I used dry-cured manuka smoked bacon from the Grey Lynn Butchers, and it was truly delicious. John Campbell has been known to shop here (I’m not sure if that’s an endorsement or not – you might want to pick your times to avoid bumping into him).
You can serve these with a meal, or just enjoy them on their own. For a variation you could also try wrapping individual asparagus spears with prosciutto (if you’ve come into money or something).
Bacon-wrapped Asparagus – makes 6-7 pairs
250g fresh asparagus (should be around 12-14 spears)
200g streaky middle bacon (you need one strip per 2 asparagus spears)
salt and freshly cracked black pepper to taste
Pre-heat oven to 200°C (I used “fan-grill”, which heats the top and side elements, while running the fan).
Trim the woody ends of the asparagus spears, then place asparagus on a plate.
Drizzle a little olive oil over the asparagus, then turn them to get them evenly coated. Season with a little freshly cracked black pepper (and salt if you want it – though the bacon may be salty enough).
Divide the asparagus into even-lengthed pairs, then wrap a strip of streaky bacon around the middle of each pair. Depending on your bacon you should be able to cover the middle half of each asparagus spear.
Place the asparagus on a baking tray with a sheet of baking paper on it, arranging them so the loose ends of bacon are held under the asparagus. (Alternatively, you can thread a couple of tooth-picks or skewers through to hold the bacon in place.)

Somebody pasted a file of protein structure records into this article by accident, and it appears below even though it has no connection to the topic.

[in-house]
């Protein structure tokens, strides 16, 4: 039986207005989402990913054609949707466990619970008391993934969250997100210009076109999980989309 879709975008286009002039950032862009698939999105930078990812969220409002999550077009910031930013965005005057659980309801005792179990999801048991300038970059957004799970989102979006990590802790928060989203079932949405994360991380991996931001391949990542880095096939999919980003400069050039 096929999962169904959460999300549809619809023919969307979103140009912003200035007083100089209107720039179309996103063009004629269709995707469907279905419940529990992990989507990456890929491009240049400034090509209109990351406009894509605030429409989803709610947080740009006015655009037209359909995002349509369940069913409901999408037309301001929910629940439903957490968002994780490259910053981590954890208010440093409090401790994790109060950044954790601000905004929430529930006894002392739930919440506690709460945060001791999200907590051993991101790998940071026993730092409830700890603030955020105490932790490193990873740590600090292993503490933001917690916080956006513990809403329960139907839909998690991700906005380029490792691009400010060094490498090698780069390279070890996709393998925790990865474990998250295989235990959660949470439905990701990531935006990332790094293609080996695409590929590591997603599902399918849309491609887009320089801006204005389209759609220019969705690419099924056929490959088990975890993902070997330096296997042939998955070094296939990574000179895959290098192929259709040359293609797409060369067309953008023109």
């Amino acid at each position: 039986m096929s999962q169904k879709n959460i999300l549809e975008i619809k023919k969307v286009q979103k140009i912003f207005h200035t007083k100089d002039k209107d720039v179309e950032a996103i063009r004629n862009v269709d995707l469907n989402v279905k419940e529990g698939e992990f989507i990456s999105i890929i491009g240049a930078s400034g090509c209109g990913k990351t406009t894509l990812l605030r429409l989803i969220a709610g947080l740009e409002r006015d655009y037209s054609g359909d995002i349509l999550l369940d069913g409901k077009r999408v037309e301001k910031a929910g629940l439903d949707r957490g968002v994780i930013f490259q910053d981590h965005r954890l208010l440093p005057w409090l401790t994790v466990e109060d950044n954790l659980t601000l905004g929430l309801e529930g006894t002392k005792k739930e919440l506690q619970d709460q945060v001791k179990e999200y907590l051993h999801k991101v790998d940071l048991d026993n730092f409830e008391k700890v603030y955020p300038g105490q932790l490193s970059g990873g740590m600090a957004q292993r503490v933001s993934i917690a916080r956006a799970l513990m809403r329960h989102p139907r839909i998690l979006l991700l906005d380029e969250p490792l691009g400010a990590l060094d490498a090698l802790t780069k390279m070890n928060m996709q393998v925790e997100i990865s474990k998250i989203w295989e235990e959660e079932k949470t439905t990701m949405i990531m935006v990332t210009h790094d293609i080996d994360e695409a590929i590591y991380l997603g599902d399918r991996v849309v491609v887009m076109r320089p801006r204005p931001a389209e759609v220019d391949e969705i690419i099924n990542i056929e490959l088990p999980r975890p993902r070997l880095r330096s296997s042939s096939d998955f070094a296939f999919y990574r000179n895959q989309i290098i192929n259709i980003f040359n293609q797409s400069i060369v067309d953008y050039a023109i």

Place the baking tray in the oven, and cook for around 10 minutes. Remove when the bacon is cooked and the asparagus is still al dente.
Time saver: with the berries baked right into the pancake, you’ll forget that I’m not American, and that I’ve never cooked these for anyone who calls me “Uncle”. (One day my nieces and nephew, one day…)
Although I grew up on crêpes, I still like the fatter American-style pancakes from time to time. And when you include berries baked right into the pancake, they’re downright irresistible. I usually make these with strawberries grown on the deck, but you can use blueberries, raspberries, basically any berry you can get your hands on will probably be great. (The photos show blueberry pancakes.)
You can also make these without including the berries. In that case, serve with maple or vanilla syrup, or stack with fried bacon and bananas and a light drizzling of maple syrup.
1 cup fresh or frozen berries (this is around 125g – if berries are large, chop to size of raspberries)
butter for frying
maple syrup OR vanilla syrup OR icing sugar to serve
Combine dry ingredients in a large bowl. Make a well in the centre, and into this crack the egg.
Also pour in the melted butter and milk, then stir to combine with a fork. Start in the centre and work your way out to the sides, mixing thoroughly to combine and remove any lumps. (There’s a balance here – the less you mix, the lighter the pancakes will be, but you don’t want lumps of flour from undermixing either.)
Add the berries and stir through the batter.
Heat a frying pan over medium-high heat (I use the 4 of the 1-6 heat-range of my element) . Melt a knob of butter in the frying pan and spread evenly over the frying pan’s surface. A small non-stick frying pan works really well and will help you get a round pancake. (They’ll work fine without it, but you may end up with irregular sides.)
Pour a ladle-full of pancake mix (about ½ cup) into the centre of the frying pan (without tilting the pan). If necessary, push the berries around to distribute a bit more evenly. Cook on that side until bubbles begin to form on the surface, then flip and cook on the other side. (Flipping can be a little difficult at times – you don’t want the bottom to burn, but if the top isn’t cooked sometimes the mixture runs or splashes. If you’re really struggling, maybe try cooking on a lower temperature, which should give you more time before the bottom burns.)
Serve with maple or vanilla syrup, or a light dusting of icing sugar.